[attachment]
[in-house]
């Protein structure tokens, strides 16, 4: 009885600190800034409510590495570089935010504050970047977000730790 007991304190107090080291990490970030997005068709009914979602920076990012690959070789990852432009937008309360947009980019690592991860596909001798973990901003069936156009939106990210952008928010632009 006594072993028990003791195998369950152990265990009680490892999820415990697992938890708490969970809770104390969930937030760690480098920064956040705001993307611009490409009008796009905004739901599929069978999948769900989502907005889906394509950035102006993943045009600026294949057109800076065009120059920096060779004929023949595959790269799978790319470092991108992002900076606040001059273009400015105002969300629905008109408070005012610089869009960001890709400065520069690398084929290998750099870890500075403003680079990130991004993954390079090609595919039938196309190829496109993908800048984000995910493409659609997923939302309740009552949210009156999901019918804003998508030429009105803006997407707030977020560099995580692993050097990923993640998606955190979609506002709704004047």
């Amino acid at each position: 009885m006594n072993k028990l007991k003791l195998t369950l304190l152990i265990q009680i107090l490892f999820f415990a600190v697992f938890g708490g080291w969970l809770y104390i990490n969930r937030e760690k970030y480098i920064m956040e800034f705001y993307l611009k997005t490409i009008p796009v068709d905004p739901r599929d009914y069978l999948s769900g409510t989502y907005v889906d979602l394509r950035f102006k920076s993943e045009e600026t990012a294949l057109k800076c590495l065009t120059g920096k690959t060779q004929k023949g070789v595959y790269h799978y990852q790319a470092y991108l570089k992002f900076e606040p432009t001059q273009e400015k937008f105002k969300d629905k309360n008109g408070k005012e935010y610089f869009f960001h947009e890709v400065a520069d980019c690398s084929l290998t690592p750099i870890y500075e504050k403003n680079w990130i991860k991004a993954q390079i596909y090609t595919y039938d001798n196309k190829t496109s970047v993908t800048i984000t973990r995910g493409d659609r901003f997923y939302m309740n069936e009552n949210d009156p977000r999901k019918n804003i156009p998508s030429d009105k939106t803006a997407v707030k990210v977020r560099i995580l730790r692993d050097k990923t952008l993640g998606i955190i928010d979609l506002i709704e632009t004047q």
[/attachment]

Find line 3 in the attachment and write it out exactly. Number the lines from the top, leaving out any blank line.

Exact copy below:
């Amino acid at each position: 009885m006594n072993k028990l007991k003791l195998t369950l304190l152990i265990q009680i107090l490892f999820f415990a600190v697992f938890g708490g080291w969970l809770y104390i990490n969930r937030e760690k970030y480098i920064m956040e800034f705001y993307l611009k997005t490409i009008p796009v068709d905004p739901r599929d009914y069978l999948s769900g409510t989502y907005v889906d979602l394509r950035f102006k920076s993943e045009e600026t990012a294949l057109k800076c590495l065009t120059g920096k690959t060779q004929k023949g070789v595959y790269h799978y990852q790319a470092y991108l570089k992002f900076e606040p432009t001059q273009e400015k937008f105002k969300d629905k309360n008109g408070k005012e935010y610089f869009f960001h947009e890709v400065a520069d980019c690398s084929l290998t690592p750099i870890y500075e504050k403003n680079w990130i991860k991004a993954q390079i596909y090609t595919y039938d001798n196309k190829t496109s970047v993908t800048i984000t973990r995910g493409d659609r901003f997923y939302m309740n069936e009552n949210d009156p977000r999901k019918n804003i156009p998508s030429d009105k939106t803006a997407v707030k990210v977020r560099i995580l730790r692993d050097k990923t952008l993640g998606i955190i928010d979609l506002i709704e632009t004047q």